7 Ways Safety, Efficiency, LEAN Are Linked Across the Oil & Gas Supply Chain

Lean Guiding Principles, Oil and Gas, Safety & Environment
November 6, 2015

Oil and Gas LogisticsA safe work environment is larger than the Safety Department. Creating a LEAN culture of continuous improvement as a method of driving results and sustainability has a strong connection to a safe and efficient environment. As organizations seek to drive supply chain improvement from a performance standpoint, they can reduce downtime, wait time, excessive miles, and other activity, all of which can increase an organization’s risk exposure. LEAN can even help tackle the driver shortage.

In a recent webinar from Oil & Gas Journal, viewers discovered how short lead times, fragmentation, complexity, and unpredictable conditions in the oil and gas industry can create costly challenges. In all, lost productivity is costly; shutting down one offshore rig can cost up to $1 million per day.

By tracking key data and implementing LEAN, organizations can eliminate waste, increase quality and productivity, create a safer environment, and gain end-to-end visibility and accountability leading to a sustainable and well-oiled supply chain.

Consider these strategies:

  • Look for data highlighting market shifts. From drops in crude prices, to fluctuating costs of materials, weather, capacity, and increased demand for accountability across the supply chain, look for high-end data from the beginning of the process all the way through.
  • Target fragmentation. Look for differences between lead times and response times, or large numbers of contractors, subcontractors, or vendors across the process. Doing so can reveal ways to improve the visibility needed to tie information available across the supply chain and help remove or reduce such fragmentation.
  • Anticipate regulatory changes. With Department of Transportation (DOT) rules, including electronic logs, speed limiters, and limitations, the industry could see excessive delays at wells. These could result in trucking capacity reduced by three to seven percent. Knowing and anticipating regulatory landscape can help an organization better adjust to predictable changes.
  • Seek standardization. Uniformity sets the stage for continuous improvement. In an environment like the oil and gas industry, where short lead times, constant change, and fragmentation leave operators in reaction mode, it’s difficult to achieve optimal efficiency. Instead, reduce tasks to basic elements. With a current state that includes no load times or schedules, no execution visibility, and manual or paper billing – that might include fax, email or paper spread sheets, tying data to actions can boost efficiency.
  • Tap LEAN to improve driver utilization. Among a host of other benefits, implementing LEAN can increase lead times and efficiencies. For one customer, consolidation reduced up to three million miles driven. Reduced miles translate to reduced loads and the number drivers required.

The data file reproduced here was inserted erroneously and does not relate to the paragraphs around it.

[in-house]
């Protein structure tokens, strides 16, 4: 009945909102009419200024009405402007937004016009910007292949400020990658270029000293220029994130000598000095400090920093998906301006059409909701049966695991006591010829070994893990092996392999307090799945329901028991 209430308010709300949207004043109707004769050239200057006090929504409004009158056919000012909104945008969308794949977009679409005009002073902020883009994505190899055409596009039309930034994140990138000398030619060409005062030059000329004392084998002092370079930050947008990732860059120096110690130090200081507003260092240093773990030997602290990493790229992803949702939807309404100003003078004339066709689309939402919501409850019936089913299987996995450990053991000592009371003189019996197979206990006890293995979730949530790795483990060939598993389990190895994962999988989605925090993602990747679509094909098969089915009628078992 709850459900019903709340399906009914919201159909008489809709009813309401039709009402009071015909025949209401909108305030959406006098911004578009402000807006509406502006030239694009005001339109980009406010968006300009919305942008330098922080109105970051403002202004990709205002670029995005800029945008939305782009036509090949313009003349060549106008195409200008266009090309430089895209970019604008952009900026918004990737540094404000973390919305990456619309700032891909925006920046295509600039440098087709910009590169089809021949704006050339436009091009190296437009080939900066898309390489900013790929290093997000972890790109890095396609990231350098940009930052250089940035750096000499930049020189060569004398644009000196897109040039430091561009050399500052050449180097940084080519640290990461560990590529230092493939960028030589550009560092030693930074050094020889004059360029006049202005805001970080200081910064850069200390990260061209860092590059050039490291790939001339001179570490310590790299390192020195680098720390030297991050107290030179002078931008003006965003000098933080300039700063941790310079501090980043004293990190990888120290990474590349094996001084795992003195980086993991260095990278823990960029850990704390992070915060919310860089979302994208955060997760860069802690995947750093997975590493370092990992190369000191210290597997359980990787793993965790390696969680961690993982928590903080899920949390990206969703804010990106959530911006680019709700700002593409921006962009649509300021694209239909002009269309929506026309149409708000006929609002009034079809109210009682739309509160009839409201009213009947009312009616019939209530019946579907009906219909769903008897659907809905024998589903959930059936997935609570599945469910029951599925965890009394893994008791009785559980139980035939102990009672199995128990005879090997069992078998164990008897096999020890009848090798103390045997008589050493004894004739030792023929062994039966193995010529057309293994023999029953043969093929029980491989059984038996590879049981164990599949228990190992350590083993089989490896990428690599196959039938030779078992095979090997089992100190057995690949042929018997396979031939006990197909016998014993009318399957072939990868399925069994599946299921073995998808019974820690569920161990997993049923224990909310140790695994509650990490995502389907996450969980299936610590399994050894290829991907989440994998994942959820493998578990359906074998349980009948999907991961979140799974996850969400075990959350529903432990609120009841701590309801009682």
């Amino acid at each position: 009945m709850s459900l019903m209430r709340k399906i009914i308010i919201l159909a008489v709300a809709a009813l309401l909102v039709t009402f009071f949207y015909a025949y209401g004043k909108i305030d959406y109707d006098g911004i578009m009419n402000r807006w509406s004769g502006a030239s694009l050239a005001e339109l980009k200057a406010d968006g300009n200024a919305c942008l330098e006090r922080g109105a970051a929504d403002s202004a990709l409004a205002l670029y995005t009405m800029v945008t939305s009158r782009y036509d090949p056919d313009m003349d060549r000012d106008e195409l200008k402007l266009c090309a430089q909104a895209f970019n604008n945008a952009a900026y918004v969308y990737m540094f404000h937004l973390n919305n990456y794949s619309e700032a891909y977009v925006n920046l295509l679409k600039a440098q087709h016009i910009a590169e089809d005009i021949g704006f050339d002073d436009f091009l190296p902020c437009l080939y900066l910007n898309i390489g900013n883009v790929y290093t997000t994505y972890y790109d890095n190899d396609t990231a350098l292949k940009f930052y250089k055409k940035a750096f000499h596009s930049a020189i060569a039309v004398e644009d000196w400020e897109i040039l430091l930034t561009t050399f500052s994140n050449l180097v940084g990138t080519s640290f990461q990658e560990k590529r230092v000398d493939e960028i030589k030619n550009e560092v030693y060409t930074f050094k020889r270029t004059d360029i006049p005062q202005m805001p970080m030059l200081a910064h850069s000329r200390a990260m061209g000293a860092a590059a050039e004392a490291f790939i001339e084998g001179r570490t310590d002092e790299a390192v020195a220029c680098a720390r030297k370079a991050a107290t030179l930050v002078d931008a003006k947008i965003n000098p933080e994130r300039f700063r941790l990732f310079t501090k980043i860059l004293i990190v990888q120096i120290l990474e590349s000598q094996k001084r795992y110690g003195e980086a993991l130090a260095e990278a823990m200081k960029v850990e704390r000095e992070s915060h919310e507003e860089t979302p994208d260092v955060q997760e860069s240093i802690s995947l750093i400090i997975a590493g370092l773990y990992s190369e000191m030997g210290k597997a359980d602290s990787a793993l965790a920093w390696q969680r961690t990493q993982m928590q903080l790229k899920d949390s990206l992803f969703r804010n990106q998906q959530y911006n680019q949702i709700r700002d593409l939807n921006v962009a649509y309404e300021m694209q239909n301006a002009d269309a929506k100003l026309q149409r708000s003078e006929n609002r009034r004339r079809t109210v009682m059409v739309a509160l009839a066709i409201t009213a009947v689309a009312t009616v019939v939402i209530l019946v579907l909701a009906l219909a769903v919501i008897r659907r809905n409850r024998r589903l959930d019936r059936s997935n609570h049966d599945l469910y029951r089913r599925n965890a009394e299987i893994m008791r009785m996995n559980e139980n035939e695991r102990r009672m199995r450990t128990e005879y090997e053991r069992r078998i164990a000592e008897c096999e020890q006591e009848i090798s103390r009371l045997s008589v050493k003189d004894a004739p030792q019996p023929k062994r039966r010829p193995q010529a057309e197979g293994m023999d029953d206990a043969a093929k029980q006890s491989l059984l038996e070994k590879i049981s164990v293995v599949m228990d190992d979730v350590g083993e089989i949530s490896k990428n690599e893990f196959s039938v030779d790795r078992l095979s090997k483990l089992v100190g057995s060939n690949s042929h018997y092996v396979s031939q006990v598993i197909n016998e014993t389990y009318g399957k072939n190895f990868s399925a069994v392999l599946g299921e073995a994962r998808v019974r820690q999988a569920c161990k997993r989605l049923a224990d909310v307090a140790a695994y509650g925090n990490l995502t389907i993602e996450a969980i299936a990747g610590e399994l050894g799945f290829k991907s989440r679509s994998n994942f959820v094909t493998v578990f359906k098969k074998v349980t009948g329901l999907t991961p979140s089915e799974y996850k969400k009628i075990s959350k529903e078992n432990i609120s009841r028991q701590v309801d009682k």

• Seek areas of value driven improvement across gas environment. This can include procurement and carrier management, financial settlement and administration, dedicated fleet, shipment optimization and load planning, operational execution, and network optimization. By reducing carriers, or optimizing shipment and load planning, organizations can realize benefits from the LEAN imperative.
  • Encourage personnel involvement. By involving people, encouraging input, empowering operators, creating accountability and recognition, and building in quality, organizations can infuse standardization, eliminate waste, improve quality, and create a process that succeeds the first time.

LEAN is not an either/or proposition that must forsake other aspects of the business. LEAN is a supporting principle in driving improvement in other areas of the business. LEAN is different for every organization. Yet, it’s critical to engage partners – operators, carriers, and other stakeholders – to maximize results that can create a more efficient, sustainable, and safe environment.


Authored by Steve W. Martin and Will Taylor

Steve W. Martin is Vice President of Operations in the Ryder Dedicated Transportation Solutions division, responsible for the growth and operational execution of customized transportation solutions for Ryder customers in the eastern region of the U.S. and the Oil & Gas Industry. Prior to this role, Steve was Vice President of Supply Chain Excellence – responsible for engineering, quality assurance, program management and LEAN six sigma functional teams.

Will Taylor is Senior Director of Engineering in the Oil & Gas Solutions group at Ryder. Having worked in the transportation for 21 years, Taylor views the industry as a puzzle where the right solution can help customers realize value in safety, service and savings, and over the years has helped create logistics solutions for large, complex companies by leveraging data, process, and optimization.

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